In Dutch-speaking Flanders, colorful parades greet St. Nicholas with bands and banners picturing the saint. He and his Zwarte Piet assistants come in November, or early December, by boat, train, or on horseback to get ready for his feast day, the 6th of December. The Sinterklaas season is mainly a children’s festival because December 6th is a special day for children, rather than whole families as in the Netherlands. St. Nicholas visits Flemish children more than once. He visits in schools, sports clubs and homes, asking children if they have done their best in the past year. He checks in his big book to see if they are telling the truth. In shops and department stores, St Nicholas sits on a throne and children queue to greet him and receive a small gift. St. Nicholas also makes appearances at the special St. Nicholas circuses that are popular in Belgium. Saint Nicholas churches often collect toys and gifts for the needy at special services honoring the saint.
The Belgian postal service, bpost, has had a long tradition of responding to children’s letters to St. Nicholas. In 2016, for the first time, 2,200 red mail boxes were distributed across the country. Decorated with a miter and beard, they remind children and parents to send their letters or drawings to Saint Nicholas. The 30 workers at the Saint Nicholas Secretariat processes over 10,000 a day. Each child will receive a note and small surprise from St. Nicholas by December 6th if the letter was received by November 29th. The number was up 40% over 2015 and over 300,000 were received in 2018. The address is Saint- Nicolas, Rue du Paradis 1, 0612 Ciel, for French, or Sinterklaas, Spanjestraat 1, 0612 Hemel, for Dutch. Letters do not need stamps and may be sent in any mailbox, not just the special boxes; they must have the sender’s address clearly written on the back to ensure receipt of a reply.
On St. Nicholas’ Eve, December 5th, or the weekend before, children put their shoes or small baskets at the hearth or beside the door with hay, water, carrots or turnips, and a sugar lump for the saint’s horse and a glass of wine for the saint. There may also be a picture they’ve drawn (or a list) showing what they would like. They believe St. Nicholas rides on horseback over the rooftops, dropping his gifts down the chimneys. In the morning shoes have been filled with chocolates, spiced speculoos cookies shaped like the saint and Piet, oranges, marzipan, and toys. In the spirit of St. Nicholas, treats are meant to be shared, not hoarded. Bad children, of which there are none, would find twigs. Since the sixties such negative and frightening aspects have faded away in Flanders.
In the East Flanders town of Sint-Niklaas, the saint brings his treats the weekend before the 6th of December. The following Monday is an elementary school holiday which gives children a three-day-weekend to play with their new toys. This tradition grew out of the annual fair, held in the market square the week before December 6.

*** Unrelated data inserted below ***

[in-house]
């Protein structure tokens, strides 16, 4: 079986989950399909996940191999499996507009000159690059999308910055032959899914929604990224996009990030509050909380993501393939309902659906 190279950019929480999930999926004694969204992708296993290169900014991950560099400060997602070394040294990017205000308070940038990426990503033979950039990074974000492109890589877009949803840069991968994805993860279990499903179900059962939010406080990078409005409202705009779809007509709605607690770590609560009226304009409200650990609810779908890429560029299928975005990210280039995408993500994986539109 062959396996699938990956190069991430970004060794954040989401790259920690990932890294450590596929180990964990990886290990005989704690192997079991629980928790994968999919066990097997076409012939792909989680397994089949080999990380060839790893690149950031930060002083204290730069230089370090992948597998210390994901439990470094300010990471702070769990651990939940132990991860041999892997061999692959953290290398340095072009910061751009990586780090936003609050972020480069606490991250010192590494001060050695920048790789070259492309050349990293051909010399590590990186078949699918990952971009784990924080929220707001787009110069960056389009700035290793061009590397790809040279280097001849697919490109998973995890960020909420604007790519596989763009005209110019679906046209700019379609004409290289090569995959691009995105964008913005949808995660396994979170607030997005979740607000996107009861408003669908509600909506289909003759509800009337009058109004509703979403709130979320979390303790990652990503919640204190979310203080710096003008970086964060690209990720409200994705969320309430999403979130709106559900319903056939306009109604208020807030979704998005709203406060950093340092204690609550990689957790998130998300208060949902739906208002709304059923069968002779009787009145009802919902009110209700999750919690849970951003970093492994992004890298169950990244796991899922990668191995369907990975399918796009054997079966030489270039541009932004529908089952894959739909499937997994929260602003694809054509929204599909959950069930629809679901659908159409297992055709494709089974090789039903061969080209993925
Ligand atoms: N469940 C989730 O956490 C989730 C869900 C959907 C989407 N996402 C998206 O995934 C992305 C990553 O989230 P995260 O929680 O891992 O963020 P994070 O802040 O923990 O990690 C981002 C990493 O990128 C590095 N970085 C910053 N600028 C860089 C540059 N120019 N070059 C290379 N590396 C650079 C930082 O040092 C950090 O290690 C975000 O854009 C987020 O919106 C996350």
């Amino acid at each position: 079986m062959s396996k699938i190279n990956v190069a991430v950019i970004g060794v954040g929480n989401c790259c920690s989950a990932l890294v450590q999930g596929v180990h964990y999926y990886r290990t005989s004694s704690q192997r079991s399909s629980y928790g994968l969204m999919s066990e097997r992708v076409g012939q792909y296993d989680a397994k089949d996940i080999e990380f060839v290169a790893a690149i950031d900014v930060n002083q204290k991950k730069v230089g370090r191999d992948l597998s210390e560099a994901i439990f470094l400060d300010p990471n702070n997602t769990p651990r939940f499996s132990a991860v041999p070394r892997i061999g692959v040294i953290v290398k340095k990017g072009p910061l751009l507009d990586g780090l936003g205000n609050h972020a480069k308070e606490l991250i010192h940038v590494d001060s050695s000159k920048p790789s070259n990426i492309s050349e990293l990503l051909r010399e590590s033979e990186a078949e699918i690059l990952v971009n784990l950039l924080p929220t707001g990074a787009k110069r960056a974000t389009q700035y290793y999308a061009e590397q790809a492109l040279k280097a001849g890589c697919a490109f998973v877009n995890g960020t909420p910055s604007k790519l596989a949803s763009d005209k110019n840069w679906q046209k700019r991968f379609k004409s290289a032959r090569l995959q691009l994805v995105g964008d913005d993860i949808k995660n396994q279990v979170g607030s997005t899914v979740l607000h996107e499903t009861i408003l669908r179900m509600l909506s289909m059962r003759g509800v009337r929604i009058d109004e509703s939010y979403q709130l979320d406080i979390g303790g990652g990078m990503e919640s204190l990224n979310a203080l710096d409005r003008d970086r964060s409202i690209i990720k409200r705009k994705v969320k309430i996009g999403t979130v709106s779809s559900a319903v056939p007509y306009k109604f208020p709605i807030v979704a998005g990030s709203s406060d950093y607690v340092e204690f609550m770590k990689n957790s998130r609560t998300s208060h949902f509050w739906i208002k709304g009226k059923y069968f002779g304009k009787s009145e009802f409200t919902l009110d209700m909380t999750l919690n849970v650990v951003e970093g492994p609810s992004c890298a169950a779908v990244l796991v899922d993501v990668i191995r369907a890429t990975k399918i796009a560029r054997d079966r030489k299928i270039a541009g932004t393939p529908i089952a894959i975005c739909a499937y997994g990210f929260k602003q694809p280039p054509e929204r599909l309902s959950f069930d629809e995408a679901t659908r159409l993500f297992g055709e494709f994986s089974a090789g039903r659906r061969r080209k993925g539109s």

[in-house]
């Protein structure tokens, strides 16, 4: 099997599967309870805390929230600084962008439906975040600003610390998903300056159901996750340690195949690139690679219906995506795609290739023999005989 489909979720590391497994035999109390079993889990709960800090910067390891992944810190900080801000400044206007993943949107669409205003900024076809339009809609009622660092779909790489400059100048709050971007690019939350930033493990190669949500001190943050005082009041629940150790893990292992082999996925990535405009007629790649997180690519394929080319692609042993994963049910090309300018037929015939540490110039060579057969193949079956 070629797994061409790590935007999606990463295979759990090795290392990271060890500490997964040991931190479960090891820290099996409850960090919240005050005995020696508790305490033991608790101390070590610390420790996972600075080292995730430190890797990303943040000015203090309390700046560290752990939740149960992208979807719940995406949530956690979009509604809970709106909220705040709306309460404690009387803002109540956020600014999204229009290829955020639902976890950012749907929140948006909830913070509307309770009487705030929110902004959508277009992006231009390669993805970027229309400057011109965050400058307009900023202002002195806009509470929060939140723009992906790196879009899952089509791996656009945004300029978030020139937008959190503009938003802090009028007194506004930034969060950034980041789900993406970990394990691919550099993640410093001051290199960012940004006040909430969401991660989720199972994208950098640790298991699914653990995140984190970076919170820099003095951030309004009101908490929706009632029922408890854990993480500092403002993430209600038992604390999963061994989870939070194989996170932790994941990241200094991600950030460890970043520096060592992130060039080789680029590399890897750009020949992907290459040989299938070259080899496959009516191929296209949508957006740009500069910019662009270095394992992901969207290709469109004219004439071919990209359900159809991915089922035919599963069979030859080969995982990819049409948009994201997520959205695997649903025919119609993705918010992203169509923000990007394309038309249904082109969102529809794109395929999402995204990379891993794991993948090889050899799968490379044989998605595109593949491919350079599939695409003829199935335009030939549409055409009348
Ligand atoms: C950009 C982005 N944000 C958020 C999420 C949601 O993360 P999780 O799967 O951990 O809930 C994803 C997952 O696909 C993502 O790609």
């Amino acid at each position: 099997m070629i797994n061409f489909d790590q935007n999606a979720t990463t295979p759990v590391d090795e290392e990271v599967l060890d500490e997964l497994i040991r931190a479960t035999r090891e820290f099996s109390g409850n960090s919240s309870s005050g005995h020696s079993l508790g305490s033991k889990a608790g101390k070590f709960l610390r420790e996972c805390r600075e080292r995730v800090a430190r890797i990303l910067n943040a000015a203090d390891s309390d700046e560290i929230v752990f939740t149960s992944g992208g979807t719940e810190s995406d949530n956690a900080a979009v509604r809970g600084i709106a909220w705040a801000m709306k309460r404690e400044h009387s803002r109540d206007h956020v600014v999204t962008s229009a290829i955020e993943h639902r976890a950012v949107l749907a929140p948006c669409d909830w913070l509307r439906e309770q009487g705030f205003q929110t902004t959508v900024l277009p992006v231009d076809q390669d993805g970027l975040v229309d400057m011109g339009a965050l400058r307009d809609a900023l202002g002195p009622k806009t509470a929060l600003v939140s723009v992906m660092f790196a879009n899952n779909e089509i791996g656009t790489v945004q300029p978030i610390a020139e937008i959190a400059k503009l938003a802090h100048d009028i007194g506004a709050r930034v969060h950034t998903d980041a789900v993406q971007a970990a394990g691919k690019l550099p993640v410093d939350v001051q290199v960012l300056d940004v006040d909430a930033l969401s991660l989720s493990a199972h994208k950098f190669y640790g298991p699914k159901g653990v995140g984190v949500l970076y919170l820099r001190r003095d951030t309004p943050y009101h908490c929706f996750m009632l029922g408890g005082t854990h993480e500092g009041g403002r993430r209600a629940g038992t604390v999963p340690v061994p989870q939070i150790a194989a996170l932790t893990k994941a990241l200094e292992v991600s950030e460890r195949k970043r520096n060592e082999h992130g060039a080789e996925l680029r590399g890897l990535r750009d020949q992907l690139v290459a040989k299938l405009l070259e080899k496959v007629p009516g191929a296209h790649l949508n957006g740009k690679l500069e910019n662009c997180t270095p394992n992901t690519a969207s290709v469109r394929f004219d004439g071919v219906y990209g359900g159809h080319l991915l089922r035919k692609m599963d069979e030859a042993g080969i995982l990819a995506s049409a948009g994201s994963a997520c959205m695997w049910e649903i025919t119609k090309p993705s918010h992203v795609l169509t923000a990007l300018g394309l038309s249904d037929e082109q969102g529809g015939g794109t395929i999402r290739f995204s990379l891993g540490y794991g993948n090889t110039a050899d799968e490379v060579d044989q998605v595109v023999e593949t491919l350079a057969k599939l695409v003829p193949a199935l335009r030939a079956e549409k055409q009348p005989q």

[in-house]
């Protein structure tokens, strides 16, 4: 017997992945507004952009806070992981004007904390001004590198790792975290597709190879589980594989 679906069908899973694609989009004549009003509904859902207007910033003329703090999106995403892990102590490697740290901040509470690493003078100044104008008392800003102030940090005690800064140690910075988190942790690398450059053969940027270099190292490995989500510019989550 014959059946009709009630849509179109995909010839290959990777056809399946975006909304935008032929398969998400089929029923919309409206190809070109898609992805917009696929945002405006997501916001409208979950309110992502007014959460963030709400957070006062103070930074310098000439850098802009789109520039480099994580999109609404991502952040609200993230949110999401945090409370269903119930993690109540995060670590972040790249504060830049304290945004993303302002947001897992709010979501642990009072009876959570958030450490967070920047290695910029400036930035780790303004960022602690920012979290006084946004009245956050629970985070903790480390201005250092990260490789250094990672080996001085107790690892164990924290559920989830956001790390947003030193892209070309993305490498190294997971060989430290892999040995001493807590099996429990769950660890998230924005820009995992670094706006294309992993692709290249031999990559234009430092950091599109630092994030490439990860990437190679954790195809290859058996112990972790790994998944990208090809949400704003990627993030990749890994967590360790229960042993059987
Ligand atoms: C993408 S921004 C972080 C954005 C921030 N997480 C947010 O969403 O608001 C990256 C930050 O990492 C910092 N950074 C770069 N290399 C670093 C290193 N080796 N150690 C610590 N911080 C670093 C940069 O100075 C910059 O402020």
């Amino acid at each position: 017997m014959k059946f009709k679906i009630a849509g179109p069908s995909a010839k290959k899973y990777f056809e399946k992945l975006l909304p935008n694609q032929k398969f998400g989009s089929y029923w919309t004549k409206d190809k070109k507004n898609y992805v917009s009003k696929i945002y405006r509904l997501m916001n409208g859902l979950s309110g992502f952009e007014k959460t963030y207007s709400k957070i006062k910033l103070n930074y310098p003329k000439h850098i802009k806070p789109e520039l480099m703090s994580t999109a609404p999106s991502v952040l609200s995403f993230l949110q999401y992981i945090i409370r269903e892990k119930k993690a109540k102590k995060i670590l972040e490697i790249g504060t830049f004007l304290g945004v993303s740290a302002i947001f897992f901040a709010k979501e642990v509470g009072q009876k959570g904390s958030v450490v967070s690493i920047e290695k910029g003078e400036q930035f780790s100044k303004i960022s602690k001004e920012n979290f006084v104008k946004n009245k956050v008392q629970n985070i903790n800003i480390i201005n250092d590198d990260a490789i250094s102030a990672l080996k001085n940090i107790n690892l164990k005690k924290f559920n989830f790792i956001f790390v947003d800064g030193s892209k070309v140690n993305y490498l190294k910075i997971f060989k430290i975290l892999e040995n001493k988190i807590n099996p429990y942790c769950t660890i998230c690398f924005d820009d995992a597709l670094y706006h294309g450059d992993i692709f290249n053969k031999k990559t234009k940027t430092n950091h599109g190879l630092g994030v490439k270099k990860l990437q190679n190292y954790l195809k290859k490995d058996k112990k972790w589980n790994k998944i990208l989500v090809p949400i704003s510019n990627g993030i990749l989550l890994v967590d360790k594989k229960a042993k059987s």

St. Nicholas also visits places of business, even some very large ones. He encourages employees to be considerate of one another, gives everyone candy, and carries bad employees off in his sack! The workers all get gifts to take home to their children, or the children may choose to give the gifts to someone more needy.
In French-speaking Wallonia St Nicolas comes, as well, where he is often accompanied by a donkey and Père Fouettard, as in France. Some places celebrate similarly to that in Germany. Everywhere in Belgium speculoos shaped like the saint is very popular.
The biggest picture ever of St. Nicholas was put together by Belgian toy specialist DreamLand in 2016. Hundreds of kids colored pictures digitally through their website. The colored pictures were assembled into a giant collage 8 metres wide and 6 metres high. This giant mural was presented to St. Nicholas on the 27th of November during one of the VTMKZOOM St. Nicholas Weekends in Plopsaland De Panne. Children who colored the pictures also received a large coloring poster picture almost 1 metre wide to color at home and hang up to welcome St. Nicholas.
Students at the University of Liège have their own tradition, known as La Saint-Nicolas des étudiants. Beginning a week or so before the first Monday in December, students, especially medical, veterinary, and engineering, don their white lab coats (no longer very white, never-laundered, and covered with marker-made designs and words) and go about the city accosting drivers at red lights, holding out their beer mugs for coins to pay for beer on the designated day. Around noon on December 6 one to two thousand students gather in front of the main downtown university building to begin their “parade” through the town. After several hours of marching and singing they head back for a late afternoon of music and quantities of beer. Later still the students take over the Carré, Liège’s pub neighborhood, and the partying goes on into the wee morning hours. This has been going on since the early 1900s, with the “parade” beginning in 1928, solicitation of coins in the 1950s, and the musical afternoon in 1984. This tradition is also observed in Verviers.
St. Nicholas, The Children’s Friend: A Belgian Tradition for December 6
A story from Belgium by Ade Bethune
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More in other sections
Saintly and Generous: Saint Nicholas and the Low Countries
How Sinterklaas traditions developed
Flemish Sinterklaas Influence in “Nieuw Nederland”?
Not everyone in the Dutch colonies was Dutch
St. Nicholas Monuments in Belgium
Statues and images in public places
Rescuing St. Nicholas from Santa Claus in Belgium